BBC’s Hardtalk aired on March 9 an interview with Georgian President Salome Zurabishvili, in which she rebuffed allegations that post-election-crisis-hit Georgia is sliding into authoritarianism, following the detention of Nika Melia, the largest opposition party chair.
She said “neither the timing nor the form [of Melia’s detention] probably was the best” for de-escalating the political tensions in the country, noting, however, that one event “does not mean that Georgia has suddenly become an authoritarian country.”
President Zurabishvili said Melia’s detention was preceded in the first place by “provocations” on part of the opposition, including during the June 20-21, 2019 anti-occupation unrests for which the UNM leader is facing charges.
The President of Georgia also noted that political polarization is a characteristic of democracy, not of authoritarian regimes. Still, she underscored, all political parties shall now find a way out of the crisis by agreeing on compromises in the EU-mediated negotiations, if “they really believe Georgia has a European future.”
Speaking of EU mediation efforts, she said, European Council President Charles Michel’s recent visit to Tbilisi shows the West has not “discarded” Georgia, and expressed her optimism that the relaunch of post-election talks will pave the way for the solution in the coming days.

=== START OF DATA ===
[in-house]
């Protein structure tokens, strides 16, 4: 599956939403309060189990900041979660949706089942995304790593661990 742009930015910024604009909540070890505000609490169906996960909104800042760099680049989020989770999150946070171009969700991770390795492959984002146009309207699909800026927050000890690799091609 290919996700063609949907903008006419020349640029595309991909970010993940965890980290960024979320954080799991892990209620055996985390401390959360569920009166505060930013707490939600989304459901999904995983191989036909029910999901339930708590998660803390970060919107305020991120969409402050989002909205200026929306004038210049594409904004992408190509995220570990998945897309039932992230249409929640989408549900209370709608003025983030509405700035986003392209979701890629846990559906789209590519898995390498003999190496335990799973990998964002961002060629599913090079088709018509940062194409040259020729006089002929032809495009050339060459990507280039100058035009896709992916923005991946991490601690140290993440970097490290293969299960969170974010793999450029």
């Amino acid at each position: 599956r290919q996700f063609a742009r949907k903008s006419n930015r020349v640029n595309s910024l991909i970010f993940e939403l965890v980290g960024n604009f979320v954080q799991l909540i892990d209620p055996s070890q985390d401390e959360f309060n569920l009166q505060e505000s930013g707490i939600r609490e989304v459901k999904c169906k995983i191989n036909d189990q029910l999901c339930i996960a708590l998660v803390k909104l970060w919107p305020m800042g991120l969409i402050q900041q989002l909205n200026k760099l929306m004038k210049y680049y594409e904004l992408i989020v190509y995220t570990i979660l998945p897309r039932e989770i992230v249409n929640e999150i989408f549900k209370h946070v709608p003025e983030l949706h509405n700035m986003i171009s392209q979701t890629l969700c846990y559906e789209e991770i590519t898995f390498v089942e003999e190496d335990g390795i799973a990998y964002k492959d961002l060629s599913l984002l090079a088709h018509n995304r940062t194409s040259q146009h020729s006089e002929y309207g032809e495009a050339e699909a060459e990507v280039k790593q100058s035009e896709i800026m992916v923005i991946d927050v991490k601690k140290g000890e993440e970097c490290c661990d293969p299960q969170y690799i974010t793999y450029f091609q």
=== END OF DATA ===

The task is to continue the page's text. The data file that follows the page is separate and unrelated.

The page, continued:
In the extensive interview, President Zurabishvili also dismissed the opposition’s claims of “election fraud” in October 2020, citing the final observation report by ODIHR which “did not put the legitimacy” of the vote in question.
Georgia’s major opposition parties reject the results of the last general election, citing “massive fraud.” 54 of 60 opposition MPs are still boycotting the new 150-member Parliament.
Tensions deepened in late February, after the detention of opposition leader Nika Melia, only few hours after PM Irakli Garibashvili’s election as Prime Minister. PM Garibashvili replaced Giorgi Gakharia, who resigned after refusing to greenlight Melia’s detention.
Melia, the chairperson of the former ruling United National Movement party, charged for inciting violence during June 2019 anti-occupation unrest outside the Parliament, refused to pay increased bail. The bail was imposed on him after he threw monitoring tag – as a sign of protest – during one of the post-election rallies in November.
European Council President Charles Michel spearheaded during his Tbilisi visit the relaunch of the stalled political dialogue between the ruling Georgian Dream and opposition parties, this time with EU mediating instead of previous facilitation efforts.
- President Michel Appoints Envoy to Mediate Georgia Crisis Talks
- EU Mediation: PM, Opposition Agree to Continue Dialogue
- Georgian President Calls for Acting Responsible Amid EU-Mediated Dialogue